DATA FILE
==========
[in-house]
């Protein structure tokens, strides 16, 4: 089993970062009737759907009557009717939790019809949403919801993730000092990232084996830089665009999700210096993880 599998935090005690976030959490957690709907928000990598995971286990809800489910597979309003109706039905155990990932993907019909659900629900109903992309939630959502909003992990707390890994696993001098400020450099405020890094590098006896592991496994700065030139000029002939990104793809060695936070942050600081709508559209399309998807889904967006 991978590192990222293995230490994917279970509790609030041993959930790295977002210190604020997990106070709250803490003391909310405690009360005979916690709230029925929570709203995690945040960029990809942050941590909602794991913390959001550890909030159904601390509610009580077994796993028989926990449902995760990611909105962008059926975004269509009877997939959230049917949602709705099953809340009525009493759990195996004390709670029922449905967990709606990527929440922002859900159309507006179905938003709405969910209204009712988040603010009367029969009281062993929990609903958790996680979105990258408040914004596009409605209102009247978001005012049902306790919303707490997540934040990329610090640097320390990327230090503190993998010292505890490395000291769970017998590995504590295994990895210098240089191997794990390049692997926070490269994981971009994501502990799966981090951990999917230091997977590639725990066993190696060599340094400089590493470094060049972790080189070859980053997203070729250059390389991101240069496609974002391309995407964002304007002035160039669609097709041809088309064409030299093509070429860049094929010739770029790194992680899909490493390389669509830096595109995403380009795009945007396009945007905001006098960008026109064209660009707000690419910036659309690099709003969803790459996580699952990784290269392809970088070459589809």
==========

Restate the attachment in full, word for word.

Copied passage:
[in-house]
């Protein structure tokens, strides 16, 4: 089993970062009737759907009557009717939790019809949403919801993730000092990232084996830089665009999700210096993880 599998935090005690976030959490957690709907928000990598995971286990809800489910597979309003109706039905155990990932993907019909659900629900109903992309939630959502909003992990707390890994696993001098400020450099405020890094590098006896592991496994700065030139000029002939990104793809060695936070942050600081709508559209399309998807889904967006 991978590192990222293995230490994917279970509790609030041993959930790295977002210190604020997990106070709250803490003391909310405690009360005979916690709230029925929570709203995690945040960029990809942050941590909602794991913390959001550890909030159904601390509610009580077994796993028989926990449902995760990611909105962008059926975004269509009877997939959230049917949602709705099953809340009525009493759990195996004390709670029922449905967990709606990527929440922002859900159309507006179905938003709405969910209204009712988040603010009367029969009281062993929990609903958790996680979105990258408040914004596009409605209102009247978001005012049902306790919303707490997540934040990329610090640097320390990327230090503190993998010292505890490395000291769970017998590995504590295994990895210098240089191997794990390049692997926070490269994981971009994501502990799966981090951990999917230091997977590639725990066993190696060599340094400089590493470094060049972790080189070859980053997203070729250059390389991101240069496609974002391309995407964002304007002035160039669609097709041809088309064409030299093509070429860049094929010739770029790194992680899909490493390389669509830096595109995403380009795009945007396009945007905001006098960008026109064209660009707000690419910036659309690099709003969803790459996580699952990784290269392809970088070459589809």